Wisconsin has been a battle-ground state in presidential elections since Ralph Nader’s Green Party bid almost threw the state’s electoral votes to the GOP in 2000.
After coming close then, the Republican Party dumped substantial resources in Wisconsin in 2004 but without vote siphoning from the consumer affairs advocate, the Democrats managed to pull off another win in the highly competitive state.
Mitt Romney upped the political ante in his play for the state’s electoral votes when he tapped Wisconsin Congressman Paul Ryan as his running mate. Ryan was considered a double threat, combining national appeal and strong local support as he has received at least 60% of his district’s vote in re-election bids, even when Barack Obama carried it in 2008.
Either by design or coincidence, President Obama has worked in a Wisconsin element into his own campaign: his reelection slogan, Forward, is the motto of the Badger State.
The nomination of former Wisconsin governor Tommy Thompson, who has enjoyed success as a statewide candidate, for an open US Senate seat should have further increased the ticket’s chances in November, yet Romney-Ryan and Thompson are trailing their Democratic opponents in polls.
The Democrats’ advantage is counterintuitive when considering that Romney-Paul-Thompson have directly inherited the same political apparatus that defeated the union-driven recall of Republican governor Scott Walker only a few months ago.
In fact the office in Milwaukee being used by the Romney Victory operation still has pro-Walker posters from the recall campaign on its walls.
Madison college activists excepted, Wisconsin voters tend not to be very expressive in their politics. In three days there I could count on both hands the number of yard signs for presidential candidates I saw and came across about as few bumper stickers.
The high-octane retail politicking one would typically see outside Tiger Stadium during a gubernatorial election year was nowhere to be found around Lambeau Field on game day. Despite that tens of thousands of people were milling about a relatively compact area, there were no rallies nor was there anyone handing out campaign lapel stickers.
Apparently Wisconsin residents where their Packer Green and Gold and Badger red Ws on their sleeves, not their politics.
The small town of Lake Mills, in Jefferson County, is in the middle of the battleground.
Twelve years ago Jefferson County, which is on the Milwaukee-Madison corridor, voted for George W. Bush by a modest margin (53%) and voted for his re-election by a slightly higher majority in 2004 (56%). However, Jefferson County by less than a percent (352 votes) went for Obama in 2008.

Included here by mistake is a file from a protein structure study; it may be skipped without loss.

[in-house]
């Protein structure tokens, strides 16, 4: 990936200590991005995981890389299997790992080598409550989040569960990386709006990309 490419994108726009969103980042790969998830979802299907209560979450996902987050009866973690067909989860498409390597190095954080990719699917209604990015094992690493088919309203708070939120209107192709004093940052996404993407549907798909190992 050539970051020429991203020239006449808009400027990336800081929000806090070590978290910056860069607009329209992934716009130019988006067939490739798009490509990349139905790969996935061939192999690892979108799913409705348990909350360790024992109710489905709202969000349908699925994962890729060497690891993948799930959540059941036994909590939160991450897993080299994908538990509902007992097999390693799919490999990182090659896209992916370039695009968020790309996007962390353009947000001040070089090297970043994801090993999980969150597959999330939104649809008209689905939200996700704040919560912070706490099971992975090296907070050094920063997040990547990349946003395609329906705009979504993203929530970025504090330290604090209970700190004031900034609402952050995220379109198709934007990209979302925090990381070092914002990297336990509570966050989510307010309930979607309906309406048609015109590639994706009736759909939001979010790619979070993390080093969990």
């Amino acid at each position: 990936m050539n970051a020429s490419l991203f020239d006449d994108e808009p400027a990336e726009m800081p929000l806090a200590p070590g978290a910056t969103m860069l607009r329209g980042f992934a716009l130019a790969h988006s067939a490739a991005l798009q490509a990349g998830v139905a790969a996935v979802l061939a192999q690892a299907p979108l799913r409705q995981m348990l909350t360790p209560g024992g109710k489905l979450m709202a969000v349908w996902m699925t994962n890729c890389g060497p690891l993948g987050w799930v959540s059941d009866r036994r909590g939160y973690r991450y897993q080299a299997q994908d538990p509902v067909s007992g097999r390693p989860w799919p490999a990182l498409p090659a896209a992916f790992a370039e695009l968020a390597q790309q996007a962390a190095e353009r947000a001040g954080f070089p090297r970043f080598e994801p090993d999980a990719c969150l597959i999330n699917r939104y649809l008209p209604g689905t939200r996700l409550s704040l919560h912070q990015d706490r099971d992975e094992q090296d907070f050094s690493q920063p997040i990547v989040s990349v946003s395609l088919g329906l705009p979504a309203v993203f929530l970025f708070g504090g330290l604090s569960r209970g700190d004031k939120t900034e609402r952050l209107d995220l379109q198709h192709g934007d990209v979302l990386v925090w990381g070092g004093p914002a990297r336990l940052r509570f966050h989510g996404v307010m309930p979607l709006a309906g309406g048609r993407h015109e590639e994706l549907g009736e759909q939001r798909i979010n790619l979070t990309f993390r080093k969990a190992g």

On the corner of a busy commercial intersection, a small group of retirees gather, as they do every day at noon, to wave their Romney placards for an hour to show their support for the GOP nominee for president. The signs differ from the official logo and were made independent of the Romney campaign by a local
supporter after being unable to procure yard signs even in that swing state (!).
Dennis, accompanied by his chocolate lab Chili- who is sporting a small homemade Romney sandwich board sign across her back, believes Wisconsin will finally go Republican in 2012 due to outrage over the 16 trillion dollar national debt and the poor state of the economy.
Just down the street from the band of volunteers is a house with a hand-painted sign on the lawn that reads “Re-elect the President Obama Cares”. In a state with a rich history of progressivism and social consciousness, emphasizing compassion will go far politically.
Wisconsin is wired differently from any other state, perhaps in part to its Scandinavian heritage.
Outside of Lambeau Field, mixed in with the ocean of tailgaters, were numerous charities collecting donations for the less fortunate. Near the stadium’s entrance gates were booths where attendees could receive $15 flu shots.
A mile away a Green Bay Catholic Church’s request for household goods for folks in tough times was being met with overflowing generosity from parishioners.
Sharing seems to be as ingrained in Wisconsin as being nice.
The culture of Wisconsin is favorable to Obama, though the economy isn’t.
Despite the massive political investment he has made there, Romney must overcome the voters’ inclination to vote for Obama.
The former Bain Captial executive’s chances of carrying Wisconsin rest on his ability to make a strong case that his economic plan will benefit the 47% as well as the 53%.
And he must do so nicely.